I will give you a couple of personal examples. When I first encountered the course, I got quickly and intensely invested in the debate about which edition to read. The urtext? The sparkly edition? The Criswell? What?

As an English professor and professional writer, this seemed like a very reasonable issue. It appealed to both my personal and professional instincts. So I read a lot of blog posts on the subject. I got hold of every edition, read them and compared them to one another. It was very academic, very intense, very driven.

I dove right into the heart of the conflict. It was my early lens into the course community and A Course in Miracles itself.

These days, I am uninterested in that debate – or at least a lot less interested. When asked, I encourage people to just stick with the FIP edition. If they feel really strongly that there’s a better one, then I encourage them to go for it. The differences between editions are far less significant than what is similar. You’re going to get it regardless of the edition you read. The conflict – which can be quite intense – is a real distraction. The idea that one edition is superior to the other for all students all the time . . . it’s just crazy. Who would want to indulge it? You find what works and you stick with it.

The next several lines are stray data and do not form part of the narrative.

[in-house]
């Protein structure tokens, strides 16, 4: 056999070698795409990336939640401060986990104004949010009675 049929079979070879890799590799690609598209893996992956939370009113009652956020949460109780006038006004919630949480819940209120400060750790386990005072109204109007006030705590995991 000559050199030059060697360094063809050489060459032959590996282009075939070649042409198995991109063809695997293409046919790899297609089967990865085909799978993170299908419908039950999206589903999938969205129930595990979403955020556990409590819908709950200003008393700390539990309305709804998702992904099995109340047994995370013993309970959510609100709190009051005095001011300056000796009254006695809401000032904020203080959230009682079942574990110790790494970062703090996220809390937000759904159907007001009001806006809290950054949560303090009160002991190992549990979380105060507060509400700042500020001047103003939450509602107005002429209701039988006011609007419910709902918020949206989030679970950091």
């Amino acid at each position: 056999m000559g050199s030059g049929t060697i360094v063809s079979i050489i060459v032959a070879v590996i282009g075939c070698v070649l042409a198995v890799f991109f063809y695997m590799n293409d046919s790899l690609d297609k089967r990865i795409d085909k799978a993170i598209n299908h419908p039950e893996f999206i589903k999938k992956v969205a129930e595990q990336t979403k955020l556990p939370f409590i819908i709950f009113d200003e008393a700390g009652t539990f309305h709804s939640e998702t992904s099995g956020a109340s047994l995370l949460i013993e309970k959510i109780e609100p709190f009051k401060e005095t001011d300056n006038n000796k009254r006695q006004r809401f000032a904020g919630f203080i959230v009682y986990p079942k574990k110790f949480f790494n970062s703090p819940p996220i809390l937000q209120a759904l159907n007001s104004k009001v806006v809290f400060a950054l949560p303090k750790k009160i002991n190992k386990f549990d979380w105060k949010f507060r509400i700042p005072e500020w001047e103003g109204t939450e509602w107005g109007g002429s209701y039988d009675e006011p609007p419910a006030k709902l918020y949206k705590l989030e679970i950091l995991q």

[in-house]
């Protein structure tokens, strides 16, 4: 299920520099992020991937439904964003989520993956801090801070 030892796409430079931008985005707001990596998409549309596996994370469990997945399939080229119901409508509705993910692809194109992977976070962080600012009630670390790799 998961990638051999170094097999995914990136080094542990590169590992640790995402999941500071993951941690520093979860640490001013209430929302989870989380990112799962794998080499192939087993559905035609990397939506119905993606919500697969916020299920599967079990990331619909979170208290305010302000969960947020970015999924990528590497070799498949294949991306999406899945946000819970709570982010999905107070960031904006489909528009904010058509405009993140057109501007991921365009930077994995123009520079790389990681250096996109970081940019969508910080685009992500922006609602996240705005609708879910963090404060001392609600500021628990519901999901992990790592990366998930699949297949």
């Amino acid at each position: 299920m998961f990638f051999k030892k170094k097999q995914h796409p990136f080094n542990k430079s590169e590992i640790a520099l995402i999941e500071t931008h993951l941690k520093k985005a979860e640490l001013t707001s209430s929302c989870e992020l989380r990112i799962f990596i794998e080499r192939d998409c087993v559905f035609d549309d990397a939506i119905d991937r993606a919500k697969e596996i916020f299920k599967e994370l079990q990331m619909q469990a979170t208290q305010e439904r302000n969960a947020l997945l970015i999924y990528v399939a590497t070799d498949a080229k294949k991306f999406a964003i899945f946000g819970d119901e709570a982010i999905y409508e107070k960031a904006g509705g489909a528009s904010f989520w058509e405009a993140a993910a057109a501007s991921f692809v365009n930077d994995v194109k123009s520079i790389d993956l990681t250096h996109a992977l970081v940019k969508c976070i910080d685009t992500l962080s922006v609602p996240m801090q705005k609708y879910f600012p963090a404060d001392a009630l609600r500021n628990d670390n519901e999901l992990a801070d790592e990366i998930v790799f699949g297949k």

But you know what? Even though I regret that early focus – because it indulged conflict and not peace – I still learned. I got a great crash course in the course community. I was exposed to some thinkers – Robert Perry, Kenneth Wapnick, Liz Cronkhite – who are helpful for many reasons other than their take on which edition of ACIM is authentic, or real, or condoned.

So what I am saying is that while the Sean of today would discourage the approach that the Sean of yesterday took, the Sean of yesterday was still learning. He was still making progress.